Adrienne Chung

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Adrienne Chung

21st Century Pizza

I was seduced through a window one night
by a man in a large black headset, miming a waltz
in an empty gaming parlor. Rain fell
as I huddled under the frame like a stray,
waiting for a world to open
through a door.

For five minutes, I could work for free
in a sandwich shop, a pet store,
or a pizzeria, which I chose by accident
as he placed the headset onto me,
tightening the straps and asking
if I was OK.

I was OK, but possibly unprepared,
something for which I am prepared due to a life
of frequent relocation, general misfortune,
and poor choices in love…

There was a pizza shop on Geary
that gave children little balls of pizza dough
to knead to pass the time,
clumps of dampened flour

soft as actual angels
in my hands.

From that day on, I craved
its supple pliancy, how it yearned
for the empty spaces
between my fingers.
I dreamed of its meat, its sweetness
in my mouth.

Years later, when I came home,
no one remembered such a place, dark and narrow
in my mind’s eye, dusted in the fine flour
of memory’s electric powder.

There was no photo, no witness,
no evidence to burn
because nothing is real here
except me.

Adrienne Chung reads “21st Century Pizza”


Fragment of a Vessel

It was summer. We were young,
or at least I said I was, though I wasn’t,
and hadn’t been for years. I thought

I wanted someone young, a new love
to breathe into me another chance at living.
I wanted to feel. I wanted more time.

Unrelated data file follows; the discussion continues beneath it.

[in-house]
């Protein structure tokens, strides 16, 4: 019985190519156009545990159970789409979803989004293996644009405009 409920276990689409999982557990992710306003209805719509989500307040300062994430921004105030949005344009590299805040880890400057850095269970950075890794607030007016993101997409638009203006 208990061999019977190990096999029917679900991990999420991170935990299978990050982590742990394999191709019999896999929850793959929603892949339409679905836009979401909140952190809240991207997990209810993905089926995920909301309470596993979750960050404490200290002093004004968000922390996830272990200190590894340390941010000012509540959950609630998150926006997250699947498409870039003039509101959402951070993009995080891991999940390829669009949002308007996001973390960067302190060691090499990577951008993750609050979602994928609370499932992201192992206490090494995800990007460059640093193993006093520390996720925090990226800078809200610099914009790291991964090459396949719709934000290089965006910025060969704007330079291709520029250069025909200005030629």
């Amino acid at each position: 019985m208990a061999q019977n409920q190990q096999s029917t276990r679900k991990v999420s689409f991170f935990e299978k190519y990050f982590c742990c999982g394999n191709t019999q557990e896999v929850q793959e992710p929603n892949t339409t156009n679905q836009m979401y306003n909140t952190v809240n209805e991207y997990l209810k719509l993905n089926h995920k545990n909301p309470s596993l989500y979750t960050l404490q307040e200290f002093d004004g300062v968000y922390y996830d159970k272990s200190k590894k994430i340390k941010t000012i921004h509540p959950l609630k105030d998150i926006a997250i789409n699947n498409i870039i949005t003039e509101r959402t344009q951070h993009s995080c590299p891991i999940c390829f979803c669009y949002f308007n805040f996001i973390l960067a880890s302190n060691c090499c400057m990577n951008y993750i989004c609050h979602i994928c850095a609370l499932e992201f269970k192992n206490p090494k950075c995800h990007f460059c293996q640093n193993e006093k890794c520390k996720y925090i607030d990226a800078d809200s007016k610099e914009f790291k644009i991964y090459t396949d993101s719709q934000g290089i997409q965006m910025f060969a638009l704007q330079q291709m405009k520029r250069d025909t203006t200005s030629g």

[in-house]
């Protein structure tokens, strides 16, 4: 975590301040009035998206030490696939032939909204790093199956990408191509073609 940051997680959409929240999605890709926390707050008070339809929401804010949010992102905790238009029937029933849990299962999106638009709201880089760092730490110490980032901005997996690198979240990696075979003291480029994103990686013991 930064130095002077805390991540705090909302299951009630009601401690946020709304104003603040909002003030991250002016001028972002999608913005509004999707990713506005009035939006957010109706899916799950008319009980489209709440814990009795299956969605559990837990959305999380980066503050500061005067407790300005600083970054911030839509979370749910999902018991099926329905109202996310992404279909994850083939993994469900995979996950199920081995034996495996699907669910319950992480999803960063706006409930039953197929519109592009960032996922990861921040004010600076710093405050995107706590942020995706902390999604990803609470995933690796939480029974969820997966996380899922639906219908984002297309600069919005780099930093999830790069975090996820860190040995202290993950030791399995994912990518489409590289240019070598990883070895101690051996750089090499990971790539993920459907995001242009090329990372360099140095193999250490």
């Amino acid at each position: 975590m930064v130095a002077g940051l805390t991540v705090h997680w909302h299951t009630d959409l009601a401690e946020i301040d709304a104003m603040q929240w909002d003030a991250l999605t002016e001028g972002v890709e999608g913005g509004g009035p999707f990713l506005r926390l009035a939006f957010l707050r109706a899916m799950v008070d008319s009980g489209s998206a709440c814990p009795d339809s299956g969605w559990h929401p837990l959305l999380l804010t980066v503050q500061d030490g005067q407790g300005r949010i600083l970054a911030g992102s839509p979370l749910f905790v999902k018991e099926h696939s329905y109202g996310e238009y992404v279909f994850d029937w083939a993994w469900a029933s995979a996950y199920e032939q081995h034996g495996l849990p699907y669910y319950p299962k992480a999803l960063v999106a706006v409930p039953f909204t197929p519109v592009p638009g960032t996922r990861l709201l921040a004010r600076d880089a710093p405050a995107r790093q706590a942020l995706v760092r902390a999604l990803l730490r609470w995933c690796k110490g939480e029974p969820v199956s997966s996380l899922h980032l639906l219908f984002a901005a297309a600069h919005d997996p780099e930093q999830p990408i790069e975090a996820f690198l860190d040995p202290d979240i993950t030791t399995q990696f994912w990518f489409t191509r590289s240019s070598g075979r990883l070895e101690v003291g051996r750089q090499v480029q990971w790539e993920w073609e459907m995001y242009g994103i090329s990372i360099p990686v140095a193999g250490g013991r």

Out the window, a red bird. A white cloud.
A wedding party exiting a low building,
the bridesmaids in dresses of aquamarine.

The world a gilded box of jewels.
I couldn’t take it, couldn’t stop crying
on the bus. Why are we different

from the rest? That night I recited
to a roomful of strangers a poem
about a younger me, an older heartbreak

from a time when having a job
still seemed like fun. The next morning,
I stood in front of a seventeenth-century still life

of dead geese, cabbages, a quince
arranged in what the curator called
almost mathematical harmony.

Next to it, the decapitated head
of St. John the Baptist on a golden platter.
I was whelmed. I couldn’t think.

I was despairing over someone
who said he saw no future with me.
Why did I even ask?

I walked through galleries
of moody photographs
and marble statues, stopping at a bronze shard

encased in a podium lit from above,
my face reflected in the glass.
“Fragment of a Vessel,” it read.

In the next room, I took a picture
of an impressionist painting, newly moved
by the sentimental strokes of pink and blue

churning against the sunset about to fall
over the city. I followed the light
toward the atrium, low din of footsteps

and chatter growing nearer
and clearer, like the rustle of a new lover
stirring awake beside me in summer.

Adrienne Chung reads “Fragment of a Vessel”



My mother lives in hotel rooms amidst
unopened boxes of perfumes and creams
and purses, the shrink wrap glinting off her face
like glitter on a child’s. She sleeps among her towers
of Chanel, Celine, McQueen—she has no other lovers,
only me who used to call her. Now I get
no answer. The phone bills pile higher.
On Christmases she gave me plastic bags
of drugstore loot: dishwashing gloves in pink
and purple, blue nail polish with a glimmer.
I wore the gloves as soon as I returned
from school each day. This was how
I loved her: devotion to a specter.
She loved midnight runs to Walgreens,
leaving me alone and frightened.
Now I’m thirty and still fearful
that a man will come at night
but I don’t blame her for my fear of sleep
and dreams without a mother.
Mornings I’d awake to bags of booty
at the door. I can see her drop them
in a hurry, evade one mirror then another,
run to sate her shame with pills which put her out
before I saw her. I have no memories
of this mother. All I wanted was a mother.

Adrienne Chung reads “Duty-Free”


Adrienne Chung is the author of Organs of Little Importance (Penguin 2023), a winner of the National Poetry Series. Her work has been published in The Yale Review, Diagram, Joyland, and elsewhere. Based in Berlin, she teaches at the Berlin Writers’ Workshop and is a poetry editor at Sand Journal.